Kansas views on renewable energy, due process, secretary of state race, beef supply, NCAA golf tournament
06/02/2014 12:13 AM
08/08/2014 10:24 AM
Renewable energy – Supporters of the polluting and powerful fossil-fuel industry have a message for Kansans and others eager to improve how Americans consume energy: We are going to do everything possible to derail, delay and demean clean, renewable power. It’s all part of a multibillion-dollar, self-interested scheme by groups including Koch Industries, Americans for Prosperity and the American Legislative Exchange Council to keep people tethered to old-fashioned energy sources. Promoters of clean and renewable energy must continue providing the positive facts about solar and wind power to the people of Kansas and to legislators often reluctant to base their decisions on facts.
Kansas City Star
Give Gov. Sam Brownback credit. He has held firm in his support for wind farms. Wind farms create jobs, especially in western Kansas. They paid southwest Kansas counties $1.2 million this year, according to the Kansas City Star. But Brownback’s allies, Americans for Prosperity and some shirttail friends of the Kansas Chamber of Commerce, spent more than $300,000 trying to defeat the requirement that utilities buy more of their energy from alternative sources. They failed.
Winfield Daily Courier
Due process – As legislators considered the due-process issue, many teachers and their supporters suggested the absence of the state’s due-process provision could result in good teachers being fired without cause by administrators who didn’t like them for one reason or another or who simply wanted to hire someone else. Reason suggests that wouldn’t be the case. Most assistant principals, principals and superintendents are on career paths toward better and higher-paying jobs. To move up, they must show success in their current position, and it makes no sense for them to fire good teachers who can make them look good.
Morgan – Scott Morgan, an attorney and former Lawrence school board president, deserves congratulations for entering the Republican race for Kansas secretary of state. Morgan brings more than the average experience and campaign skill to the task. His knowledge and political savvy help set the stage for an active campaign that will allow Kansans to fully examine incumbent Kris Kobach’s record and evaluate whether his actions as secretary of state have been beneficial to the state.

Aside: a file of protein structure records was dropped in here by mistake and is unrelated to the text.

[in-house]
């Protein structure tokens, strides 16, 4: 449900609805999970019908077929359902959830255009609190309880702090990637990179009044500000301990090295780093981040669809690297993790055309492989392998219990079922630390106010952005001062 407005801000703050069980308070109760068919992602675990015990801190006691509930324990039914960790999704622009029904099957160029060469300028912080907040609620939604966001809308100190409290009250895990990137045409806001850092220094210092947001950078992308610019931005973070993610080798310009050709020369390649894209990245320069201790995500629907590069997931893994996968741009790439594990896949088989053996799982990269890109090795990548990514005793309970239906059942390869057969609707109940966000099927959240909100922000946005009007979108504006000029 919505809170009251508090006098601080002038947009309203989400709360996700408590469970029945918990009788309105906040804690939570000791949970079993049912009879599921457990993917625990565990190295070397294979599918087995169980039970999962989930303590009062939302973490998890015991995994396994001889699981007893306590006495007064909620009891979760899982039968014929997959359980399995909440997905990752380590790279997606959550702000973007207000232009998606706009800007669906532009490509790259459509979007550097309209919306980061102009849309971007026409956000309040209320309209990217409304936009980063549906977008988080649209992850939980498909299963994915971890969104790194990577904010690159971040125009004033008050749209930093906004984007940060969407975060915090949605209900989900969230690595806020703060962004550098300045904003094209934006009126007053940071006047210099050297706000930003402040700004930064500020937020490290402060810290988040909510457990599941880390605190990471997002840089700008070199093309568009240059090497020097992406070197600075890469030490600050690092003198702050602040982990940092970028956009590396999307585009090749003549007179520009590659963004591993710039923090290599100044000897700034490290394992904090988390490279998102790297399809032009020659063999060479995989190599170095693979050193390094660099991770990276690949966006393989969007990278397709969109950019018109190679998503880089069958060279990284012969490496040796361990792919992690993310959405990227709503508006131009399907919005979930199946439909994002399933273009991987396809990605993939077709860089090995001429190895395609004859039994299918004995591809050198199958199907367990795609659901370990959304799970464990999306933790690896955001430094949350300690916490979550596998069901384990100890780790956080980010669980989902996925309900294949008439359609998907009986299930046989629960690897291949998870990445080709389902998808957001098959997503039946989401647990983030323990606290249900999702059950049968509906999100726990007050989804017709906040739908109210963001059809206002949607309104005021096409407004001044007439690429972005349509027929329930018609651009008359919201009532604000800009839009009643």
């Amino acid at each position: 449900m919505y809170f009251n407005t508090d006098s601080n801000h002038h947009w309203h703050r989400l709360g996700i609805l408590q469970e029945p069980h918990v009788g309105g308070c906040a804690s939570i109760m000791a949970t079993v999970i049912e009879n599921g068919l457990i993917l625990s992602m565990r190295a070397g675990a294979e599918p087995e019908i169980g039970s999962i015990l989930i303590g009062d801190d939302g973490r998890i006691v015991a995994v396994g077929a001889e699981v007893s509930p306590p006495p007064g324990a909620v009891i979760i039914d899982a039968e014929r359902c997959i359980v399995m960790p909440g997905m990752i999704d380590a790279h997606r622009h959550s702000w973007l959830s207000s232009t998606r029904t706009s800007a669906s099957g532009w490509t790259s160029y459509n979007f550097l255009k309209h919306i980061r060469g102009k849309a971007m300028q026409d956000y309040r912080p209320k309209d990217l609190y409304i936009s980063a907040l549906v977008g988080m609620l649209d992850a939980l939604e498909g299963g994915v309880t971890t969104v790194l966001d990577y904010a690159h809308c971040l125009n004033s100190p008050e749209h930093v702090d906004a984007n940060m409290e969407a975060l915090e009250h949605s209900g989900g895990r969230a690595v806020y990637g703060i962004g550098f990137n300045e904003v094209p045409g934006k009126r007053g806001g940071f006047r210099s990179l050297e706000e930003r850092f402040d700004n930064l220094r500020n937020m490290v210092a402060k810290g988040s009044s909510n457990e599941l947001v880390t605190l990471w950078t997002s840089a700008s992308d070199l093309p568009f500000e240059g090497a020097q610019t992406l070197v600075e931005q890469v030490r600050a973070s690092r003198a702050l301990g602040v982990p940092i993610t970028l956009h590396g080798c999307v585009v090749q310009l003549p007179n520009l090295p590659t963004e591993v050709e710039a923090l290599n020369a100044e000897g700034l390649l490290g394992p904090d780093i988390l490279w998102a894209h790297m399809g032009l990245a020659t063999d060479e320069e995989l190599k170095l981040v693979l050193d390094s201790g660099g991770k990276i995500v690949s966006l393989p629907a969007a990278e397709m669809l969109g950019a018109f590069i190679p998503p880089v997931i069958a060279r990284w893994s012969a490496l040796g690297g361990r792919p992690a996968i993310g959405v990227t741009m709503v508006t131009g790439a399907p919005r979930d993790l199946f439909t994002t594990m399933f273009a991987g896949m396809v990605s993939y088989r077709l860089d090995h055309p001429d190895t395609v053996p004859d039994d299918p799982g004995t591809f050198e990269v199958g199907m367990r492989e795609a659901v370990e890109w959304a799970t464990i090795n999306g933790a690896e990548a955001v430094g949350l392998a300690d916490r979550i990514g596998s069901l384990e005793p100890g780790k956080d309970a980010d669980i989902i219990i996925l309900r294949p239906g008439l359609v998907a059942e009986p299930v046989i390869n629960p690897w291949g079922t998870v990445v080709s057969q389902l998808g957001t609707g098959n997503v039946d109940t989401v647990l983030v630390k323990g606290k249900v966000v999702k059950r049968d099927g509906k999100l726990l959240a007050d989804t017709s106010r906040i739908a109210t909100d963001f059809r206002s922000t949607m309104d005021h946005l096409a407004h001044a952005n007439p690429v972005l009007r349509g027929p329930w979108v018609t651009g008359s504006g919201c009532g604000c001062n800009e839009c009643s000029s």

Beef supply – Soaring grain prices driven by drought mean more expensive livestock feed – so costly that cattle numbers continue to drop as feedlots find it tougher to survive. It’s been so challenging that feedlots in Kansas reportedly are tending to the fewest cattle since 1999. The toll naturally stretches to meatpacking plants that employ big numbers as well. In Dodge City, an undisclosed number of Cargill Beef plant workers recently were laid off. Meanwhile, consumers also must deal with a setback in higher prices as the beef supply shrinks.
Garden City Telegram
NCAA golf – Hutchinson knows how to play host to world-class golf on its big stage at Prairie Dunes Country Club. So it was no surprise to see the community and the club smoothly pull off another big-time golf event. This time it was the NCAA golf championship. Other than some weather snafus – the tournament got off to a soggy start – a community that in 2002 was host for the U.S. Women’s Open and in 2006 the U.S. Senior Open had little difficulty with this one.